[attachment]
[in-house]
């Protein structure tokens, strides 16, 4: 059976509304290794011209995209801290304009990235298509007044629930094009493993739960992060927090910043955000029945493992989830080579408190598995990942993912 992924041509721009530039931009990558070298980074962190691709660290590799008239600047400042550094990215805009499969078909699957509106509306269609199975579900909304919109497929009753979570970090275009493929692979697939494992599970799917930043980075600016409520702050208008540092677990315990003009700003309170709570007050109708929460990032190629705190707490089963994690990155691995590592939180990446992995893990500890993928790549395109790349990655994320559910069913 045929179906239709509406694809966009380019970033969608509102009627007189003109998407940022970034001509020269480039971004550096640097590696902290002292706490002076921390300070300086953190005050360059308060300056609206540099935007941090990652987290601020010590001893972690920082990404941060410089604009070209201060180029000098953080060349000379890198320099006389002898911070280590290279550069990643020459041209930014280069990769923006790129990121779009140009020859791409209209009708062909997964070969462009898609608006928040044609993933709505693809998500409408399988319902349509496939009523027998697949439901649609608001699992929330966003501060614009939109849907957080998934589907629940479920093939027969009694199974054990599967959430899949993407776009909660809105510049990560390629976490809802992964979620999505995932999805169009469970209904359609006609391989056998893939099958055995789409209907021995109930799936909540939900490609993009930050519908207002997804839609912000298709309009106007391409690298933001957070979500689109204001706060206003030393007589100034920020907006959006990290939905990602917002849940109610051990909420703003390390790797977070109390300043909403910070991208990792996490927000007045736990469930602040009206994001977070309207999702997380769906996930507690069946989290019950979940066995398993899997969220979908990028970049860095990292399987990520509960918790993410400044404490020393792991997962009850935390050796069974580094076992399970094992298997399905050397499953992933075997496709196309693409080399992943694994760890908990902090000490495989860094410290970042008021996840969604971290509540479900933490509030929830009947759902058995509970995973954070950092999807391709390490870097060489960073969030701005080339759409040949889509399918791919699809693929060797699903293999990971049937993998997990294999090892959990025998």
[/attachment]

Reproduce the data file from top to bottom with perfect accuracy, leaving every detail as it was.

[in-house]
């Protein structure tokens, strides 16, 4: 059976509304290794011209995209801290304009990235298509007044629930094009493993739960992060927090910043955000029945493992989830080579408190598995990942993912 992924041509721009530039931009990558070298980074962190691709660290590799008239600047400042550094990215805009499969078909699957509106509306269609199975579900909304919109497929009753979570970090275009493929692979697939494992599970799917930043980075600016409520702050208008540092677990315990003009700003309170709570007050109708929460990032190629705190707490089963994690990155691995590592939180990446992995893990500890993928790549395109790349990655994320559910069913 045929179906239709509406694809966009380019970033969608509102009627007189003109998407940022970034001509020269480039971004550096640097590696902290002292706490002076921390300070300086953190005050360059308060300056609206540099935007941090990652987290601020010590001893972690920082990404941060410089604009070209201060180029000098953080060349000379890198320099006389002898911070280590290279550069990643020459041209930014280069990769923006790129990121779009140009020859791409209209009708062909997964070969462009898609608006928040044609993933709505693809998500409408399988319902349509496939009523027998697949439901649609608001699992929330966003501060614009939109849907957080998934589907629940479920093939027969009694199974054990599967959430899949993407776009909660809105510049990560390629976490809802992964979620999505995932999805169009469970209904359609006609391989056998893939099958055995789409209907021995109930799936909540939900490609993009930050519908207002997804839609912000298709309009106007391409690298933001957070979500689109204001706060206003030393007589100034920020907006959006990290939905990602917002849940109610051990909420703003390390790797977070109390300043909403910070991208990792996490927000007045736990469930602040009206994001977070309207999702997380769906996930507690069946989290019950979940066995398993899997969220979908990028970049860095990292399987990520509960918790993410400044404490020393792991997962009850935390050796069974580094076992399970094992298997399905050397499953992933075997496709196309693409080399992943694994760890908990902090000490495989860094410290970042008021996840969604971290509540479900933490509030929830009947759902058995509970995973954070950092999807391709390490870097060489960073969030701005080339759409040949889509399918791919699809693929060797699903293999990971049937993998997990294999090892959990025998």